Scholar, executive, leader, philanthropist, educationist — Rajat Gupta took 40 years to build a reputation. It took just one year after that for his downfall.
Former head of global consulting firm McKinsey & Co. and former director at Goldman Sachs Group, Rajat Gupta (R) leaves federal court with his lawyer Gary Naftalis in New York. AFP/Timothy A. Clary
HOW HIS COOKIE CRUMBLED
July 29, 2008: Gupta and Raj Rajaratnam, founder
of Galleon Group, discuss a Goldman Sachs board meeting in which the possibility of the bank buying AIG or Wachovia during the financial crisis is discussed.
Sept 23, 2008: Gupta takes part in a Goldman board conference call, concerning investment legend Warren Buffett-led Berkshire Hathaway's $5-billion preferred stock investment in the firm. Sixteen seconds later, Gupta's assistant places a call to Rajaratnam -- ultimately leading to US government charge that Galleon generated a profit of $840,000 from the information.
Sept 24, 2008: On a wiretapped phone call, Rajaratnam tells Ian Horowitz, a Galleon trader, about a call he got about a Goldman board meeting shortly before the markets closed on Sept 23.
Oct 23, 2008: Gupta participates in Goldman Sachs board conference call, concerning Goldman being on track to report its first quarterly loss since it went public in 1999. Approximately 23 seconds after the call, he calls Rajaratnam. The government alleged that Rajaratnam avoided a loss of several million dollars on the back of this information.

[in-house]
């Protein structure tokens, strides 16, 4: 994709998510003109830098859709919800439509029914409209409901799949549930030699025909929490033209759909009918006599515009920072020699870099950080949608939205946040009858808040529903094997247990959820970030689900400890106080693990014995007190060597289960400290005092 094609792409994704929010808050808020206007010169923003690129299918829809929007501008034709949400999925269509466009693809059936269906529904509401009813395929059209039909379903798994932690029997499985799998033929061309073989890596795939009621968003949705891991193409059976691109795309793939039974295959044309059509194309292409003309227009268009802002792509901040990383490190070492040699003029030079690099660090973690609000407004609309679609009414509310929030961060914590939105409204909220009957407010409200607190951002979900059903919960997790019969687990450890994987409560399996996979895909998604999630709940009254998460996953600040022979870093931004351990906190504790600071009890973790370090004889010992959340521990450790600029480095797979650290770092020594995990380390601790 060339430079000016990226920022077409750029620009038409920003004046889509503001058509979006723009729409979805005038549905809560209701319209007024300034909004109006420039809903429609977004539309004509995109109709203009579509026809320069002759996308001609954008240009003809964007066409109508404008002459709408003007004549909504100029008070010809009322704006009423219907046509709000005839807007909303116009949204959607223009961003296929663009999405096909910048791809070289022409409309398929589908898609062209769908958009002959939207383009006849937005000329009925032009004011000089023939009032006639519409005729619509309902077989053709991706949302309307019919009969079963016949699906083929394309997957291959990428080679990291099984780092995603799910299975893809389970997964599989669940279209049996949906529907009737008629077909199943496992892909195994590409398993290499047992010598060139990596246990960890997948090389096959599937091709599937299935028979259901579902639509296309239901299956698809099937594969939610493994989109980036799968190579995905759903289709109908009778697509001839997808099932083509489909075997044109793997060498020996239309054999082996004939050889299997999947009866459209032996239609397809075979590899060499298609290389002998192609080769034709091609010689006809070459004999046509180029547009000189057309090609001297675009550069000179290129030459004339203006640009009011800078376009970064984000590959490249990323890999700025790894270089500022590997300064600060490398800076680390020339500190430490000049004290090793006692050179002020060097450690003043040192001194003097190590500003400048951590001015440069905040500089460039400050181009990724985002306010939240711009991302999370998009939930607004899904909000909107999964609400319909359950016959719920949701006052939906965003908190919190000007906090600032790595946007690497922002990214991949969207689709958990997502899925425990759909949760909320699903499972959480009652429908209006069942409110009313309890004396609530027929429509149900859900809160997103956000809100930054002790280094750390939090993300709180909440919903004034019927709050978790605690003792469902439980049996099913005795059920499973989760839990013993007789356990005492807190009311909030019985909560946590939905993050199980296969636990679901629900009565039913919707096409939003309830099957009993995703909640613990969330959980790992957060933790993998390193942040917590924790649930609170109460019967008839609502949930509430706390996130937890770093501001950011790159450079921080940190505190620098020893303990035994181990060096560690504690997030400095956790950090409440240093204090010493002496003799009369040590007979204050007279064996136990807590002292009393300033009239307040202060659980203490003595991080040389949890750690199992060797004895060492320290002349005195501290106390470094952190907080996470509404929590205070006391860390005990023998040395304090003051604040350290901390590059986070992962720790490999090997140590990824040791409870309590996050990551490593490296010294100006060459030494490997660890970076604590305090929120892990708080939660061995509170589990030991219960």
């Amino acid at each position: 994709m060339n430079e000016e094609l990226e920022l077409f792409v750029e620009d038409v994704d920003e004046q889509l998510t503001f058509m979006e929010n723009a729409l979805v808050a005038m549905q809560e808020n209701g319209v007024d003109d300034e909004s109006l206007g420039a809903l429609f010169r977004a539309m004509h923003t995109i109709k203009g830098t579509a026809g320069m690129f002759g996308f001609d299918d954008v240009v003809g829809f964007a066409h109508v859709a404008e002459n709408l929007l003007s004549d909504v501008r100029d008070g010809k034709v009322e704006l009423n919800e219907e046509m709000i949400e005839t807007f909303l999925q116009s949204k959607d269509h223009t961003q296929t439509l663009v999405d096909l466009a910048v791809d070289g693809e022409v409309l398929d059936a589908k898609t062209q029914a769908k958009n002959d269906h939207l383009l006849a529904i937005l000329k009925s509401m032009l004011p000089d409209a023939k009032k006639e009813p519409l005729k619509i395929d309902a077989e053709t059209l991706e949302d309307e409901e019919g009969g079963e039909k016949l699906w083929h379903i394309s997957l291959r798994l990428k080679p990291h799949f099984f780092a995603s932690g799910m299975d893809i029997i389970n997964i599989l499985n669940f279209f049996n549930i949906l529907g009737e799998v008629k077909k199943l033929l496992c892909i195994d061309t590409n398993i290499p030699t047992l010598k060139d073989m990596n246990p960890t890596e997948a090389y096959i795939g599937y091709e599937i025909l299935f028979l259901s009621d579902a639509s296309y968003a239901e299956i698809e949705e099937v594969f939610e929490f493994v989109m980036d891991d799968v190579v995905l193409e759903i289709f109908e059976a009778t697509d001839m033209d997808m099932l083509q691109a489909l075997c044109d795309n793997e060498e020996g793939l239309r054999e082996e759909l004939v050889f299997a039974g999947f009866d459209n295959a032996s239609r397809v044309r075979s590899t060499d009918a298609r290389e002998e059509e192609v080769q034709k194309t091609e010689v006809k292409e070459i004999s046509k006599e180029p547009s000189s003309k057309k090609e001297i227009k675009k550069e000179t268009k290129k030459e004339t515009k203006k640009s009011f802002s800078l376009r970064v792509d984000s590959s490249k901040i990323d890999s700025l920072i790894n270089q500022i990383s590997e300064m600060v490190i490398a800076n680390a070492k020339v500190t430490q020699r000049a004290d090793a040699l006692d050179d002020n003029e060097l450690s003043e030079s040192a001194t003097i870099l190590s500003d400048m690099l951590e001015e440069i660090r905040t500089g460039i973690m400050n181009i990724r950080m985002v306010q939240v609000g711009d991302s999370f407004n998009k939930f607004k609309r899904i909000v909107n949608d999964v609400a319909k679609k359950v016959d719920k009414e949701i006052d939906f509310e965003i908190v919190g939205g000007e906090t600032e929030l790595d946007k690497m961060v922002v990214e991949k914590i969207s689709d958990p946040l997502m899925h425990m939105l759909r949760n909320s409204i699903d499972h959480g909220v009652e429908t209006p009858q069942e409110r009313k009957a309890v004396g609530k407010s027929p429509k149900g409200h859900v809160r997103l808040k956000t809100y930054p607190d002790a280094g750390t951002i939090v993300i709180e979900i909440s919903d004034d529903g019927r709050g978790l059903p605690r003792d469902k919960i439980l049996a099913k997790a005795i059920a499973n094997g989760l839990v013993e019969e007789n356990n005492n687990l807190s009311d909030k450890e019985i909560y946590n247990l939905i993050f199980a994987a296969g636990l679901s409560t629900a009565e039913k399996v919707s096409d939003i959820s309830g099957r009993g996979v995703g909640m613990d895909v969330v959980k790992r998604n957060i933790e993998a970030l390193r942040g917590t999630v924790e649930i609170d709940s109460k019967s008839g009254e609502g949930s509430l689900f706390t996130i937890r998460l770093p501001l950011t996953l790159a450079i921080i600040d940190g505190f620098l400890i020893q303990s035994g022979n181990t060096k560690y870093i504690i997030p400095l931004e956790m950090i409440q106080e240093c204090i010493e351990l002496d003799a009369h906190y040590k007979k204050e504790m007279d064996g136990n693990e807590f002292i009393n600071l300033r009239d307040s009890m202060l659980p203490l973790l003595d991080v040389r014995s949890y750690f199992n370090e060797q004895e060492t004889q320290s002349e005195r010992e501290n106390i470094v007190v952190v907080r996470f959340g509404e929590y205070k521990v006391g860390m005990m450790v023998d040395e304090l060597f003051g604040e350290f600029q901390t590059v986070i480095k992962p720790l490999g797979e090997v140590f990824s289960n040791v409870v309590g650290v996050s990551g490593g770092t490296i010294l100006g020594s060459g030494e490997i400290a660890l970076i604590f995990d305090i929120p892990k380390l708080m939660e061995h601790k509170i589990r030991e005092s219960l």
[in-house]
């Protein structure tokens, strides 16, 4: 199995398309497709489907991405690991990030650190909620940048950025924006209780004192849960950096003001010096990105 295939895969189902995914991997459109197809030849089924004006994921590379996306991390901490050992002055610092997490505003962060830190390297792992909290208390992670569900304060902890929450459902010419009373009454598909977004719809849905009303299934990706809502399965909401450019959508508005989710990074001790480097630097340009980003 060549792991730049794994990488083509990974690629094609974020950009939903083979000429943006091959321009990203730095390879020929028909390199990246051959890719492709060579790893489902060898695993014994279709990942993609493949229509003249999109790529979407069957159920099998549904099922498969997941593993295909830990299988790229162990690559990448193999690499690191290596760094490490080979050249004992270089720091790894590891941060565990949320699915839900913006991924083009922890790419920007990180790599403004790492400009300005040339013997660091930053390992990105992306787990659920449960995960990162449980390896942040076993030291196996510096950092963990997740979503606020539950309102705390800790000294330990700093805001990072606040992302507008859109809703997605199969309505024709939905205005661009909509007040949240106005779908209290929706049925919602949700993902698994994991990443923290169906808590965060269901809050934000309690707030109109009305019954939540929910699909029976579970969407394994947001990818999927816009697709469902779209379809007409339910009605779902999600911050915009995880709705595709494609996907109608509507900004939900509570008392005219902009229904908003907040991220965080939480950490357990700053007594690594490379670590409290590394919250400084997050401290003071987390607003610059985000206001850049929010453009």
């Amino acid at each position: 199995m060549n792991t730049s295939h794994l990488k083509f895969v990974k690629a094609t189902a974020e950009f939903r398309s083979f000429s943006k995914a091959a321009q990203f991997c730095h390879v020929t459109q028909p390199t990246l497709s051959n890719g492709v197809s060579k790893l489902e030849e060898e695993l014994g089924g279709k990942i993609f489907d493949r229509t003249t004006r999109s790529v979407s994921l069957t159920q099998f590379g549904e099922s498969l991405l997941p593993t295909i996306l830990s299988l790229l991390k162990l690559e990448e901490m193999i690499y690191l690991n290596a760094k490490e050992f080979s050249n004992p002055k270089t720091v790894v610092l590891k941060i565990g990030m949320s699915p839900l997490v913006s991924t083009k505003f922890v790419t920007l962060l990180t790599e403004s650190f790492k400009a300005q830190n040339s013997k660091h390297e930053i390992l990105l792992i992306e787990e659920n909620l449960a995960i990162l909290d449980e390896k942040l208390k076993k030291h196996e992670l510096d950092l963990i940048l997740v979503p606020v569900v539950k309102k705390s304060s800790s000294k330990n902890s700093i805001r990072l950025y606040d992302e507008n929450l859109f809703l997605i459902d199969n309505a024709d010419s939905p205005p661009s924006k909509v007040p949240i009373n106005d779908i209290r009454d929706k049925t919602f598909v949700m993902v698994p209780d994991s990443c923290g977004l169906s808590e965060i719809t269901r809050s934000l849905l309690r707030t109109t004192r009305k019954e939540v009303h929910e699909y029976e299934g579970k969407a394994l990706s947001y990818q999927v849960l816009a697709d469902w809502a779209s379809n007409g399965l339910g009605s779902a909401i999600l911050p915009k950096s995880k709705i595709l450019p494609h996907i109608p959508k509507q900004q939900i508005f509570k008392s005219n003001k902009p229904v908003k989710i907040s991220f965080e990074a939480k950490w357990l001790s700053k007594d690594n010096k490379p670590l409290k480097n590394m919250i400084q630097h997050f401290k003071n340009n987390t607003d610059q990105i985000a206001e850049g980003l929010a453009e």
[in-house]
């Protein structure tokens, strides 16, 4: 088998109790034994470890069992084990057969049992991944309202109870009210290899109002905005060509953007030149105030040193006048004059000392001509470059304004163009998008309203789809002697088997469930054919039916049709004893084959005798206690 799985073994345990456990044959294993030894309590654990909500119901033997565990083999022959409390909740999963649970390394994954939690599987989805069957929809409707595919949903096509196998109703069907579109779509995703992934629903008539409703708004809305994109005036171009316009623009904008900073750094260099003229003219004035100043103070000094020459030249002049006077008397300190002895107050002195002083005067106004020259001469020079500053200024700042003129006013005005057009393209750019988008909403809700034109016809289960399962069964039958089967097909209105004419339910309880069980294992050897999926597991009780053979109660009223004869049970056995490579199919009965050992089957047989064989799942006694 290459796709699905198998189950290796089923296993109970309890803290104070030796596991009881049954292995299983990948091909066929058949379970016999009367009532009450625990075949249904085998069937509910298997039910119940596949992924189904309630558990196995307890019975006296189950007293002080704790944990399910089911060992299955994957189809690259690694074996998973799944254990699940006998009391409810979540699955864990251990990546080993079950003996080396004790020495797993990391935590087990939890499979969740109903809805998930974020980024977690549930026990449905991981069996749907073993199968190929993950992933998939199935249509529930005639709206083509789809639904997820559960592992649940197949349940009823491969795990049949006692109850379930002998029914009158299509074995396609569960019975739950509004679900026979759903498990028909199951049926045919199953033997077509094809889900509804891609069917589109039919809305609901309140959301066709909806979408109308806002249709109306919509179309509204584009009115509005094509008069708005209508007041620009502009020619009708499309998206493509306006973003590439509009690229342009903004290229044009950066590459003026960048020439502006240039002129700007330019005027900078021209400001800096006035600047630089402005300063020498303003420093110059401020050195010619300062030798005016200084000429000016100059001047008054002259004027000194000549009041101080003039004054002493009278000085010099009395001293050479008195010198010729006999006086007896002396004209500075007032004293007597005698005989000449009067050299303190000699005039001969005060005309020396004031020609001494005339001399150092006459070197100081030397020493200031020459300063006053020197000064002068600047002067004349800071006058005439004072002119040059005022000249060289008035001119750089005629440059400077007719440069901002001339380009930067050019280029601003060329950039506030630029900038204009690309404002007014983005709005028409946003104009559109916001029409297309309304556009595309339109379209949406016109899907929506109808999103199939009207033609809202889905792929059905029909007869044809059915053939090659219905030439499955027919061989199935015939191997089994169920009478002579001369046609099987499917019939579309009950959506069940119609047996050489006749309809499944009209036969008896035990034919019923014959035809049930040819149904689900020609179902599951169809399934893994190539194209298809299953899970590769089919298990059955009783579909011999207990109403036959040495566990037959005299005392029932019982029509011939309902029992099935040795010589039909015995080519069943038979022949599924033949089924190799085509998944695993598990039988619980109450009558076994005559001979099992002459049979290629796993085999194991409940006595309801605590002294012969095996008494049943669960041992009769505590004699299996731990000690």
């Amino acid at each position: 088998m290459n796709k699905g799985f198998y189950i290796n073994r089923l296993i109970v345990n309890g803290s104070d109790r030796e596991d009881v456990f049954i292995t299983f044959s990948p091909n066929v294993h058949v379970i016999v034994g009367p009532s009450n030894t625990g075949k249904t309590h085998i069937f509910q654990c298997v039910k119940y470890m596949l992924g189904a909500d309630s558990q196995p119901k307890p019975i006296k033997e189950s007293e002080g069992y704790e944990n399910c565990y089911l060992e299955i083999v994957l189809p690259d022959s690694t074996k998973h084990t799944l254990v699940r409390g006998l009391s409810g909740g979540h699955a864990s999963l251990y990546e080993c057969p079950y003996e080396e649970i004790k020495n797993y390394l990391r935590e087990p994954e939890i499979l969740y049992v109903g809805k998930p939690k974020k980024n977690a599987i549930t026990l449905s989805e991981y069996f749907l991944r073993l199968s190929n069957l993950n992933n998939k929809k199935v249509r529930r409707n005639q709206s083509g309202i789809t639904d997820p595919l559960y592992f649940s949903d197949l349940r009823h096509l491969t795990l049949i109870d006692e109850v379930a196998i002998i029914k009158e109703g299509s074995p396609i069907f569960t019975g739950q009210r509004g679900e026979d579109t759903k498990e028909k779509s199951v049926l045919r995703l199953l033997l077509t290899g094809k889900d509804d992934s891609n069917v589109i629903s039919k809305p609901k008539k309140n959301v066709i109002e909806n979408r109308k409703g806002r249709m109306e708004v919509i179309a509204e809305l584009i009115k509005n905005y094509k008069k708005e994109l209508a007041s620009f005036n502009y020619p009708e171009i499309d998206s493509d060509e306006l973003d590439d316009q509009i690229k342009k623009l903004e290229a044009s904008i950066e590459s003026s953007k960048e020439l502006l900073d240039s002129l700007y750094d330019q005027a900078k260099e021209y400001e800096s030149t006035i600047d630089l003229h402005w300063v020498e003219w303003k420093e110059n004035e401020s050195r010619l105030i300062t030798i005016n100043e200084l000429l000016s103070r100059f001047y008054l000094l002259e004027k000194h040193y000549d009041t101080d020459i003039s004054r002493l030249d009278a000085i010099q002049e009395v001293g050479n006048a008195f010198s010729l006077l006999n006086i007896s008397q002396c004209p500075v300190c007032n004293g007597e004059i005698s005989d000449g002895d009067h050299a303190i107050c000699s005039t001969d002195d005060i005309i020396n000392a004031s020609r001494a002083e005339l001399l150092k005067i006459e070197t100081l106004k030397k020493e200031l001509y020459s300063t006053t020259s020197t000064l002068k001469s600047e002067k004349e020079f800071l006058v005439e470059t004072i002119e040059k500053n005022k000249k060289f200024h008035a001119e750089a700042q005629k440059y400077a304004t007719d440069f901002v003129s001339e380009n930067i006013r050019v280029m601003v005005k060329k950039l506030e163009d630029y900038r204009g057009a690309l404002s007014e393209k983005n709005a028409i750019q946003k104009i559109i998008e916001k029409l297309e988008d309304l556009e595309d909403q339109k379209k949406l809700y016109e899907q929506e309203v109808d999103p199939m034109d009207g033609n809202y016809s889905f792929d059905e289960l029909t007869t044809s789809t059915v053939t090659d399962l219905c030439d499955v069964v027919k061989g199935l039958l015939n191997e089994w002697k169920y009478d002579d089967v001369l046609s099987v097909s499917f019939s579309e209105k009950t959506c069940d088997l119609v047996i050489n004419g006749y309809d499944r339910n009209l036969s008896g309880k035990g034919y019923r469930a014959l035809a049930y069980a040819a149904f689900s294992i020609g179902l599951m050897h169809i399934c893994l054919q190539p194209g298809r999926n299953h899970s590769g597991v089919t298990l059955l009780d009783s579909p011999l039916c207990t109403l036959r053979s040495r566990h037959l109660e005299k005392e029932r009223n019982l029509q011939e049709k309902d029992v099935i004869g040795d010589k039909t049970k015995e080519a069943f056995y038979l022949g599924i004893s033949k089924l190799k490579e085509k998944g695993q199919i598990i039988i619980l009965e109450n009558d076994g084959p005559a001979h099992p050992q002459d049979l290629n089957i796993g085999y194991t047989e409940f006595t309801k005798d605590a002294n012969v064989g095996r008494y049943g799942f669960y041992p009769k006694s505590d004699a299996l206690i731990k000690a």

Jan 29, 2009: Gupta takes part in a P&G audit committee call discussing the company's earnings to be released the next day. Gupta calls Rajaratnam a few hours later. Based on the information, the government alleges that Rajaratnam directed some Galleon funds to sell short approximately 180,000 shares of P&G common stock.
May 7, 2010: Gupta steps down from Goldman Sachs board.
Mar 2011: Steps down from P&G board.
Mar 1, 2011: The SEC files civil administrative proceeding against Gupta.
Oct 26, 2011: Gupta surrenders to the FBI on criminal charges of leaking inside information to Rajaratnam -- an unfair trade practice that short-changes public shareholders.
June 15, 2012: Gupta convicted on three counts of securities fraud and one count of conspiracy for passing along confidential boardroom information about both companies to the hedge fund that earned millions of dollars trading on his tips. He is acquitted of two counts of securities fraud.
Oct 24, 2012: Gupta sentenced.